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SMEs urged to take action against cyber crime

Small businesses are underestimating or even ignoring the threat of cyber crime, according to a government panel of technology experts.

Six out of ten small businesses have suffered a malicious breach in the past year according to figures from the government – and half of them had a serious incident.

Ed Vaizey, minister for culture and the digital economy, said: “Small businesses remain particularly vulnerable to cyber security breaches that can result in hundreds of thousands of pounds worth of damage.”

The government is working with industry partners as part of its the National Cyber Security Programme. This includes the Cyber Streetwise campaign.

“A crucial part of this programme is building awareness of cyber threats amongst our small firms, and the Cyber Streetwise campaign is doing just that,” said Vaizey. “It provides clear and easy to follow guidance to help small and medium-sized companies protect themselves from online criminal activity.”

Key threats to small firms include the use of external devices and USB sticks, infected emails and poor passwords. Best practice for IT security, as recommended by the government panel, focuses on four main action points. Small businesses should:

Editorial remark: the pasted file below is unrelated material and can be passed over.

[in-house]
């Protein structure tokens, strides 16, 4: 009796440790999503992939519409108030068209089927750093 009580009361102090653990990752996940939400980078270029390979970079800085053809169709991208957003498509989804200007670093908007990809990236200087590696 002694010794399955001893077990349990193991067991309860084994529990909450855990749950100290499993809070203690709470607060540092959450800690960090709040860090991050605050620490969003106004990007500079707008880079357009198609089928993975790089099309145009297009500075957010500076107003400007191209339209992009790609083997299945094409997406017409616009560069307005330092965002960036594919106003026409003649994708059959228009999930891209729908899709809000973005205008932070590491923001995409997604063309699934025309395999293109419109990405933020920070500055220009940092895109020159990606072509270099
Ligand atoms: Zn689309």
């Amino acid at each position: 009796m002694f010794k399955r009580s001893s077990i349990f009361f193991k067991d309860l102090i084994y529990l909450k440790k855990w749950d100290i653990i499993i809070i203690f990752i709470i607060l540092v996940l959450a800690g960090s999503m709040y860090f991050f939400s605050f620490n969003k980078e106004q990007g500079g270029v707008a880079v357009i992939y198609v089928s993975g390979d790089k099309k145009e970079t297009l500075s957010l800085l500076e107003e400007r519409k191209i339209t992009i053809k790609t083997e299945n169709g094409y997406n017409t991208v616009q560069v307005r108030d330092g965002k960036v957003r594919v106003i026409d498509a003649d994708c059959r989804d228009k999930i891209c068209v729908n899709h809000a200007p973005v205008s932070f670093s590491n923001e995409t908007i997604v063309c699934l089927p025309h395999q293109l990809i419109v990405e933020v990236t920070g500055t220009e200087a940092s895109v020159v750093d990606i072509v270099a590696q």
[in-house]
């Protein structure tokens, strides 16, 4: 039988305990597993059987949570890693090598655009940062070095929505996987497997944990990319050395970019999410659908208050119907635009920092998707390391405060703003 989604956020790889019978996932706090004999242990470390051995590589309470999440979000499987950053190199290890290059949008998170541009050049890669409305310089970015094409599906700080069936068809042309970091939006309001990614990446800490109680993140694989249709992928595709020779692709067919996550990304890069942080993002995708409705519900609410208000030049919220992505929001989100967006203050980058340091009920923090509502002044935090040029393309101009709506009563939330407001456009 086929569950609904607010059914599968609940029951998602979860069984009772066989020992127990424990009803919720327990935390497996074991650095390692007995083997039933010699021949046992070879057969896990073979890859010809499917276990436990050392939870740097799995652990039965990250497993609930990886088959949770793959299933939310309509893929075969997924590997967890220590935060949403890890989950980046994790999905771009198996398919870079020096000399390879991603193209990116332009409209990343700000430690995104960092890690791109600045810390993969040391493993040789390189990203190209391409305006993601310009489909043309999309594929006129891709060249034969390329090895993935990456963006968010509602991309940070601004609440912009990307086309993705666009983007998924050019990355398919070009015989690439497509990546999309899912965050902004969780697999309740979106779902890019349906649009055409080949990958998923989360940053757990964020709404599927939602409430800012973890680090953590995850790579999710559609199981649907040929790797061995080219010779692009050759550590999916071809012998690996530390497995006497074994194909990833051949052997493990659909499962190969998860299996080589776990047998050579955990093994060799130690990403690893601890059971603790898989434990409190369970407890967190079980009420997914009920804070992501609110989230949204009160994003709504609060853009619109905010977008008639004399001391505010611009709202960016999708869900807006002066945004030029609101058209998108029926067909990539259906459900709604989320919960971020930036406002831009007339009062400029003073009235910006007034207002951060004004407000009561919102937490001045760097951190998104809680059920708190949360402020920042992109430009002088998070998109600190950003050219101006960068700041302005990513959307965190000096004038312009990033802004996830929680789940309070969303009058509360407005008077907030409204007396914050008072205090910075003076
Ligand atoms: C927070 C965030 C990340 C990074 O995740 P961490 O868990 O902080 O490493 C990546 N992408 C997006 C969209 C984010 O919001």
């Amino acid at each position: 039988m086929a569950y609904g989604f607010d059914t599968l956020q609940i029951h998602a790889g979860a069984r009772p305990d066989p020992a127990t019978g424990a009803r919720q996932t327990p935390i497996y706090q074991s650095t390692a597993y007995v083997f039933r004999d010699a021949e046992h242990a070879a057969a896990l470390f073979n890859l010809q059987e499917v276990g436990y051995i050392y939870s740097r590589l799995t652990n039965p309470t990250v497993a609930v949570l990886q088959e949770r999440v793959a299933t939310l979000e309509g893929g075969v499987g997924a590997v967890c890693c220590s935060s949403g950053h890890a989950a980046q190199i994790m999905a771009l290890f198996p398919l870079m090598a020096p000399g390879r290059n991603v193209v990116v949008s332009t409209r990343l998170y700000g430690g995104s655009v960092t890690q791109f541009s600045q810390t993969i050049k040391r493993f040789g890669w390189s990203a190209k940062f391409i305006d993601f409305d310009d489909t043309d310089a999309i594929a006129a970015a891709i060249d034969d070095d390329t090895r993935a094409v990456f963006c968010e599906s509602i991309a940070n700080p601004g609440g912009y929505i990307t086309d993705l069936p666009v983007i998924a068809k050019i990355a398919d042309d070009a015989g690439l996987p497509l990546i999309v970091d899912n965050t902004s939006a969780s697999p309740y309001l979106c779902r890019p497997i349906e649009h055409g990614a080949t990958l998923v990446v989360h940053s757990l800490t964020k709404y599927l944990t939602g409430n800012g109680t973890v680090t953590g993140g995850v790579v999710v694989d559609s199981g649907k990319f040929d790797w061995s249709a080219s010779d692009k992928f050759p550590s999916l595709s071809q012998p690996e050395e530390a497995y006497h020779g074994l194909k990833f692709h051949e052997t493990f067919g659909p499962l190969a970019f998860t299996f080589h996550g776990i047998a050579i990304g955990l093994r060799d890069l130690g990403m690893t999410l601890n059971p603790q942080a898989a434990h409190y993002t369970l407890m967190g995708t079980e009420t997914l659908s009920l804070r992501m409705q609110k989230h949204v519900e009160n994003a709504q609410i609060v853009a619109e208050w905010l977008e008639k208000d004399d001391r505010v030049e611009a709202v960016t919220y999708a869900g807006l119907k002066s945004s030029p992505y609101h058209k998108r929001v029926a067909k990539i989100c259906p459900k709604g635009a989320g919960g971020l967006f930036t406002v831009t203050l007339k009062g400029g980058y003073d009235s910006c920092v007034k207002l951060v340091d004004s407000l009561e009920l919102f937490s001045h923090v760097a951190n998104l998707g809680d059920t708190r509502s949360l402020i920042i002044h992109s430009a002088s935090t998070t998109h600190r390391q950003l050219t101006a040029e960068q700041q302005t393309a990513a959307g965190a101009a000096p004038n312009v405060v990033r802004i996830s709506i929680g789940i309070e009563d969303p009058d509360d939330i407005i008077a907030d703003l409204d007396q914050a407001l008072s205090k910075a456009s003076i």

• train staff to understand cyber threats;
  • keep software secure by always installing updates;
  • install and use anti-virus software;
  • use complex passwords.

SMEs can also join the Cyber Essentials scheme, which helps businesses protect themselves against cyber threats and gives them a badge to demonstrate that they meet government and industry-endorsed criteria. In addition, the Cyber Security Innovation Vouchers scheme provides up to £5,000 to invest in improved cyber security.

John Allan, national chairman of the Federation of Small Businesses (FSB), said: “Cyber crime poses a real and growing threat for small firms. Many small businesses will be taking steps to protect themselves, but many others have not recognised the increasing threat and have neither adopted technologies nor strategies to defend against cyber crime. For those that don’t, the cost of cyber crime can be a barrier for growth and, in the worst cases, can put a firm out of business.”


Source: The IT Donut

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